- Here is a code example from Daniweb (while ignoring the little “war” going on – never straight-out call a programmer wrong until you’ve tested):
for (int i = 0; i < 4; i++) { for (int j = i + 1; j < 4; j++) { int save = matrix[i][j]; matrix[i][j] = matrix[j][i]; matrix[j][i] = save; } }

- Now, this little swap here (can obviously be optimized, and) can only work on
**Square Matrices**(see below). Specifically, this loop would only work on 4×4 Matrices.

**Determinant**

- Used only on
**Square Matrices**(see below).

- Think of it as the “Dot Product for Matrices.” This calculation takes a single matrix and calculates a scalar product.

- In mathematics, usually symbolized (for a matrix called ‘A’) by |A| or (A).

- Determinants tell us certain properties about the matrix that are useful for solving other equations.

- Determinants are relatively easy to compute for 2×2 matrices, however they become more and more difficult to calculate as the number of rows and columns increase (in which case, it starts turning into Determinant Inception™).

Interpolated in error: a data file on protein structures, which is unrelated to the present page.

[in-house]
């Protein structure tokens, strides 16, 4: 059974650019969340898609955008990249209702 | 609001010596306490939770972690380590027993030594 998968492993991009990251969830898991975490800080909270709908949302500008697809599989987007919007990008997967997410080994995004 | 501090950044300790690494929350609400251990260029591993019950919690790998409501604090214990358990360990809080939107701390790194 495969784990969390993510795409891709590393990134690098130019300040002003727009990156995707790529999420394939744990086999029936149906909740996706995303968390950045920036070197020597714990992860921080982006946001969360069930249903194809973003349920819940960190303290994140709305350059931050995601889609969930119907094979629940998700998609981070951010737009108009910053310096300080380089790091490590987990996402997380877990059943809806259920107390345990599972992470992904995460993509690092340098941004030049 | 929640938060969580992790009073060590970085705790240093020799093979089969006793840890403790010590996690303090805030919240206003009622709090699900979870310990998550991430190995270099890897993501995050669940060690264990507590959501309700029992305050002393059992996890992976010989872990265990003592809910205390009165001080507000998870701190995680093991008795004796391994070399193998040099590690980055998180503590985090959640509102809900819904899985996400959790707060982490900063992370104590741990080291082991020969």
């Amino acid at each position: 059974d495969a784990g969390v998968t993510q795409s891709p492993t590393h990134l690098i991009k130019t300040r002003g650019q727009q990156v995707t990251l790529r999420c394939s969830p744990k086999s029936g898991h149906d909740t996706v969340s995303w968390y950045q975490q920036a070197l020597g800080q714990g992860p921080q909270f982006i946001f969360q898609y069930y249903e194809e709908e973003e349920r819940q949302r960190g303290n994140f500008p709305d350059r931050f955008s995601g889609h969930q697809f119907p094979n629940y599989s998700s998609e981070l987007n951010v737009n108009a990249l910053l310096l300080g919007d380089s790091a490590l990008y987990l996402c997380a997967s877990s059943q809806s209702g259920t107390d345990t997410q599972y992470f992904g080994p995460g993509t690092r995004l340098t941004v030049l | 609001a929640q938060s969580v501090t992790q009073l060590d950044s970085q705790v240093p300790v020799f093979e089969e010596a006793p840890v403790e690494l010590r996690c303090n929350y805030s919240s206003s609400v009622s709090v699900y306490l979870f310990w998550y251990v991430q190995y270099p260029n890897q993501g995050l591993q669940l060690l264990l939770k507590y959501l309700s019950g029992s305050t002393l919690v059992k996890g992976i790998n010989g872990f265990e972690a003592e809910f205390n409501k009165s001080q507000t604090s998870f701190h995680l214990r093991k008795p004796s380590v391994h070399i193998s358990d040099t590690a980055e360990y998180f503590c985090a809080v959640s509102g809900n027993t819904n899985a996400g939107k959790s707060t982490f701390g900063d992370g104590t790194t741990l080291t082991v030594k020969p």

- Here’s how to calculate a determinant for a 2×2 matrix:
A = [ a b ] [ c d ] |A| = ad - bc

- Pretty simple, right? Hang on. Here’s the determinant for a 3×3 matrix:
A = [ a1 b1 c1 ] [ a2 b2 c2 ] [ a3 b3 c3 ] |A| = a1(b2c3 - c2b3) - a2(b1c3 -c1b3) + a3(b1c2 - c1b2)

- WTF. Essentially, we broke down the 3×3 matrix into 3 separate 2×2 determinants and multiplied them by a scalar value, determined by the first column, crossing
`b`

and`c`

on the 2 rows that are**not**the same row as our scalar. Yeah. - Lastly, here’s a 4×4:
A = [ a1 b1 c1 d1 ] [ a2 b2 c2 d2 ] [ a3 b3 c3 d3 ] [ a4 b4 c4 d4 ]

No way am I going to put one

**MASSIVE**line or calculations here, so I’m going to break this down into 4 3×3 matrices. Our first column is going to be our scalars, and everything else will make up our matrices, following the pattern from before.A1 = [ b2 c2 d2 ] [ b3 c3 d3 ] [ b4 c4 d4 ] |A1| = b2(c3d4 - d3c4) - b3(c2d4 -d2c4) + b4(c2d3 - d2c3) A2 = [ b1 c1 d1 ] [ b3 c3 d3 ] [ b4 c4 d4 ] |A2| = b1(c3d4 - d3c4) - b3(c1d4 -d1c4) + b4(c1d3 - d1c3) A3 = [ b1 c1 d1 ] [ b2 c2 d2 ] [ b4 c4 d4 ] |A3| = b1(c2d4 - d2c4) - b2(c1d4 -d1c4) + b4(c1d2 - d1c2) A4 = [ b1 c1 d1 ] [ b2 c2 d2 ] [ b3 c3 d3 ] |A4| = b1(c2d3 - d2c3) - b2(c1d3 -d1c3) + b4(c1d2 - d1c2)

And Finally:

|A| = a1(A1) - a2(A2) + a3(A3) - a4(A4)

- Facts about the return values from determinants:
- If the determinant is 0, the matrix is considered
*singular*. Anything else is considered*nonsingular* - If the determinant is 1, the matrix is
*unimodular,*a word that clearly never gets used often.

- If the determinant is 0, the matrix is considered

**Matrix Types**

**Square Matrix**

- Simply put: A matrix that has the same number of rows and columns. 2×2, 3×3, 4×4, etc.
- This matrix is more commonly used because it has a lot to do with orientation in a 3D world, and performing special operations and having certain properties other matrices do not.

**Identity Matrix**